The Scottish government has announced ambitious plans to install low- and zero-carbon heating systems in one million homes and 50,000 non-domestic buildings by the end of the decade.
Currently, homes and workplaces are responsible for 21% of Scotland’s greenhouse gas emissions, mostly from gas central heating systems.
The Heat in Buildings Strategy, published on Friday, outlines plans to “rapidly scale up” the installation of electric heat pumps and district heating networks in Scotland. Under the strategy, installations of these green heating systems, replacing gas boilers, will double every year until 2030.
While some homes will be fitted with electric heat pumps, others can be heated with district heating networks, which harness waste heat from industrial and natural sources. Scottish Renewables has previously said district heating networks could heat 460,000 Scottish homes by 2030.
Under the government's plans, by 2045, the year Scotland hopes to hit net-zero, two million homes and 100,000 non-domestic properties will have been converted to clean heating systems.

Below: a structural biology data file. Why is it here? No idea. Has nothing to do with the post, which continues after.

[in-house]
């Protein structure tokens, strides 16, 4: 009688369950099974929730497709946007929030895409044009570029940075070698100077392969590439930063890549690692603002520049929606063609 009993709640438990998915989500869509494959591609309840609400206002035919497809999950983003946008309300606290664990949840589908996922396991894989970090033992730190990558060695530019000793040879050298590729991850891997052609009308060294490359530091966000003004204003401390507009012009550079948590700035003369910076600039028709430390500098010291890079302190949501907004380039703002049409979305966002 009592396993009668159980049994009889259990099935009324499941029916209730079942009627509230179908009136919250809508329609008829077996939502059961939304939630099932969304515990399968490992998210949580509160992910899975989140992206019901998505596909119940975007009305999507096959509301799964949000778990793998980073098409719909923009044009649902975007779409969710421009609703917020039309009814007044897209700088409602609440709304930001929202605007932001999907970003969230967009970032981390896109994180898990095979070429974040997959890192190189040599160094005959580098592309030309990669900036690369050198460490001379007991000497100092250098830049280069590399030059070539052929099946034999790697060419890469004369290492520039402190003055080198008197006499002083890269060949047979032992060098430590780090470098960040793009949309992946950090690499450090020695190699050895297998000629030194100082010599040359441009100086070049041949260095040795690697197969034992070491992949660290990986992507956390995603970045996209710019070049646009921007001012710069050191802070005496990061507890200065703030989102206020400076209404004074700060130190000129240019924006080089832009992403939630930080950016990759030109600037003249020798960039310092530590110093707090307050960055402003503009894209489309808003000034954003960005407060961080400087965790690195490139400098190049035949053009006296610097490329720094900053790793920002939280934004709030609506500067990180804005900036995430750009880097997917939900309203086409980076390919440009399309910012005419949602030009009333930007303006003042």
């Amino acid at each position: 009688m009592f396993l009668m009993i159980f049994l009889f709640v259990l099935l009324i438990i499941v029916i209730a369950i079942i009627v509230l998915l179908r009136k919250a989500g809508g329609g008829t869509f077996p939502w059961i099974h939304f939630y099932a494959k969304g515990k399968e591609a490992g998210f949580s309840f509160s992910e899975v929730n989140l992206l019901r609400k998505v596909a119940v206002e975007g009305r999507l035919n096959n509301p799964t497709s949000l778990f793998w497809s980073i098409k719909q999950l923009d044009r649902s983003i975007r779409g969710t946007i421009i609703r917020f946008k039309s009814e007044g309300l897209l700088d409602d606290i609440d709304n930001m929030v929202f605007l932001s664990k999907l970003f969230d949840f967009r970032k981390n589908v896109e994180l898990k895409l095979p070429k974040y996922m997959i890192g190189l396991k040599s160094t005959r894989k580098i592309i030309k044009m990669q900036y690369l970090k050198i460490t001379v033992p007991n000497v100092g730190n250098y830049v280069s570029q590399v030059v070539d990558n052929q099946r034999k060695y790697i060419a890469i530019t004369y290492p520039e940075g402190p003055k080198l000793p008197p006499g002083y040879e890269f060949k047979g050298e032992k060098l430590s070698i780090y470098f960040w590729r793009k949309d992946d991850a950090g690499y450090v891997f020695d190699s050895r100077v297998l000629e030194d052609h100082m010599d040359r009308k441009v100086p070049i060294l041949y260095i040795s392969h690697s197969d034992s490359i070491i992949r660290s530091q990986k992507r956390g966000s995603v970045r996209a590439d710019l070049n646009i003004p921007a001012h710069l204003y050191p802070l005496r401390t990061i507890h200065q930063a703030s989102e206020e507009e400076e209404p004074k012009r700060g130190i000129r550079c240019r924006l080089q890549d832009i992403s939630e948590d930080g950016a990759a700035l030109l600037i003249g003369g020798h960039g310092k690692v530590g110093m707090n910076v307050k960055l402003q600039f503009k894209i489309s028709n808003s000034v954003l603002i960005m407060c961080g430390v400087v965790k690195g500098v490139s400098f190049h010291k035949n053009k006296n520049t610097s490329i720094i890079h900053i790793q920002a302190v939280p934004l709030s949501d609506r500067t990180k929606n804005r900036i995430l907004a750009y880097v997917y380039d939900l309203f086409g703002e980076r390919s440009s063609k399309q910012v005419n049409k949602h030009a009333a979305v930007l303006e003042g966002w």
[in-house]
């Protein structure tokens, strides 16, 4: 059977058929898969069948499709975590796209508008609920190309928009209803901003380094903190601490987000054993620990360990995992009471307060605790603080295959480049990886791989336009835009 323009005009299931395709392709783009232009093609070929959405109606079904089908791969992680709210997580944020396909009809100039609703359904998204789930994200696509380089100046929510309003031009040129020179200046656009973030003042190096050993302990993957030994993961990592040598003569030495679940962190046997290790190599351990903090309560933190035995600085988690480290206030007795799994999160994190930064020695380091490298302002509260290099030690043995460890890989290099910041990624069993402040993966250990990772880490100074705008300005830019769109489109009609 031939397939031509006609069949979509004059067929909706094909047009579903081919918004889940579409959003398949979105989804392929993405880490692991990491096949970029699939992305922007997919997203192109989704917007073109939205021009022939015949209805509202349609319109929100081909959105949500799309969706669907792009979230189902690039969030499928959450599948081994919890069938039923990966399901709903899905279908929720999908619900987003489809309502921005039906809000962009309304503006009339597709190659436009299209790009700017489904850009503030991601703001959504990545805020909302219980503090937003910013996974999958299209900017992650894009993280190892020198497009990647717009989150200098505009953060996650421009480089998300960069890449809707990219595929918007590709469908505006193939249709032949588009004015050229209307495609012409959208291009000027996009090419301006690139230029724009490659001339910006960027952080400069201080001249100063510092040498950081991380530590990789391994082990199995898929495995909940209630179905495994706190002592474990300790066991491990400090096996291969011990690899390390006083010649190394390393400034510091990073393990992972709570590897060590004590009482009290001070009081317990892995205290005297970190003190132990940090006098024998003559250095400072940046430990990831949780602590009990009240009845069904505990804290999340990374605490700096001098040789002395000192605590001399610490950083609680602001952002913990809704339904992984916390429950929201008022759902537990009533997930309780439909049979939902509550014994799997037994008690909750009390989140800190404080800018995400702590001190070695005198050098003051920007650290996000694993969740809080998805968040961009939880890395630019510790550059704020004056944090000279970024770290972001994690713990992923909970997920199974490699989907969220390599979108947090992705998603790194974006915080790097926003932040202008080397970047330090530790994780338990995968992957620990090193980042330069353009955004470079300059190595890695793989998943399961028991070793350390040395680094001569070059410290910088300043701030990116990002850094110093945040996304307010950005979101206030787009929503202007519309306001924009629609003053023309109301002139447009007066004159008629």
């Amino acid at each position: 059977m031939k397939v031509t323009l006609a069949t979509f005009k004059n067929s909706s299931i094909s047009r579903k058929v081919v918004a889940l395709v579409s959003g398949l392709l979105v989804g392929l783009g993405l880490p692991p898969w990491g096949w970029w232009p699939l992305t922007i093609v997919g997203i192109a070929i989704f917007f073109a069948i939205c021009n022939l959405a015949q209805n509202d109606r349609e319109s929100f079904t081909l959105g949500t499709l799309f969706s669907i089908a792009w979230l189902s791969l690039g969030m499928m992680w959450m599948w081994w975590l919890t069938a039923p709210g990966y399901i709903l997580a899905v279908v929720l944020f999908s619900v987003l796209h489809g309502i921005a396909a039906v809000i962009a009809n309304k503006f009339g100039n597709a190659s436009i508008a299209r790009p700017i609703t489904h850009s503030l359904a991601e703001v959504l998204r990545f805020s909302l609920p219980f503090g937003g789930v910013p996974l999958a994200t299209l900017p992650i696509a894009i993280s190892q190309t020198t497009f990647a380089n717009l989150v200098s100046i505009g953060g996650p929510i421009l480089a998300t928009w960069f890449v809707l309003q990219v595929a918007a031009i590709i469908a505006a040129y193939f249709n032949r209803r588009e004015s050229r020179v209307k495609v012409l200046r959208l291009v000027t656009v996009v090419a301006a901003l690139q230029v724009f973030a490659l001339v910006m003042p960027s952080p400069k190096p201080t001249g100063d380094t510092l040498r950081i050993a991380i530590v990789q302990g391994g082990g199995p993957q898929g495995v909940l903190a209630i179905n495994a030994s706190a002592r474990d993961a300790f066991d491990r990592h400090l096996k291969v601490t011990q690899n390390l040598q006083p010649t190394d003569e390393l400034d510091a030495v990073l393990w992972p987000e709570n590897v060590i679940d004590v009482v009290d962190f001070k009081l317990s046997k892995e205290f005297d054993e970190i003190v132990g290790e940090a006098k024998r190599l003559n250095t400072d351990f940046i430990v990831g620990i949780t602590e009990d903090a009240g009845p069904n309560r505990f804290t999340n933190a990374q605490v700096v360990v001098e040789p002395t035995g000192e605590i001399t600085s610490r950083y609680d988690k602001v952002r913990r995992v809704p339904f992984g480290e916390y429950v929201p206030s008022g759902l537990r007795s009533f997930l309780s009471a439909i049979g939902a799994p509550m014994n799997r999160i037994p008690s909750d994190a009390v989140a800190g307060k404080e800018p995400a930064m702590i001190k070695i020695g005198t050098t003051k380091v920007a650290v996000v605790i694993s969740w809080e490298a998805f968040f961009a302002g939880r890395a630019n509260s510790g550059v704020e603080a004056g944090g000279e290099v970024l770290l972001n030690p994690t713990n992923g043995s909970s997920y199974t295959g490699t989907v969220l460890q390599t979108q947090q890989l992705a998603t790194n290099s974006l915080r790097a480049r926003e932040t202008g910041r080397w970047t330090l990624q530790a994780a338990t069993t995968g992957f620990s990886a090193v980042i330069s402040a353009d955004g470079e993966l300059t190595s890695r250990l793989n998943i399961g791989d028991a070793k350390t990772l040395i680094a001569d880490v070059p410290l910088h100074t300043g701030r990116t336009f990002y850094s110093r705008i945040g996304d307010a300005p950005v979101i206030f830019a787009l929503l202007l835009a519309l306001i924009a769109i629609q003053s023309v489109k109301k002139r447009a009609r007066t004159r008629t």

The Scottish government is committing £1.6 billion over the next five years to convert heating systems and increase buildings’ energy efficiency.
Holyrood will launch a Green Heat Finance Task Force to attract private investment in the space and develop a new regulatory framework that will require property owners to take action over time to install zero-carbon heating systems and energy efficiency measures. The total bill for overhauling heat is expected to be upwards of £33 billion.
The Scottish government is also consulting on its New Build Heat Standard, which would require all new-build homes are fitted with zero-emission heating systems by 2024—a year earlier than in the rest of the UK.
Energy minister Paul Wheelhouse said: “Reducing emissions from our homes and buildings is one of the most important things we can do to help end Scotland’s contribution to climate change, given that heating accounts for more than half the energy we consume as a society.
“Over the next 24 years we will transform Scotland’s homes and workplaces so they are warmer, greener and more efficient.”
To further tackle emissions from heating, the Scottish government is also investing green hydrogen, which can replace natural gas to fuel boilers and theoretically be delivered over the same infrastructure. It hopes to develop 5GW of renewable hydrogen capacity by 2030, enough to heat 1.8 million homes, and 25GW by 2045, with surplus hydrogen destined for export to other European countries.
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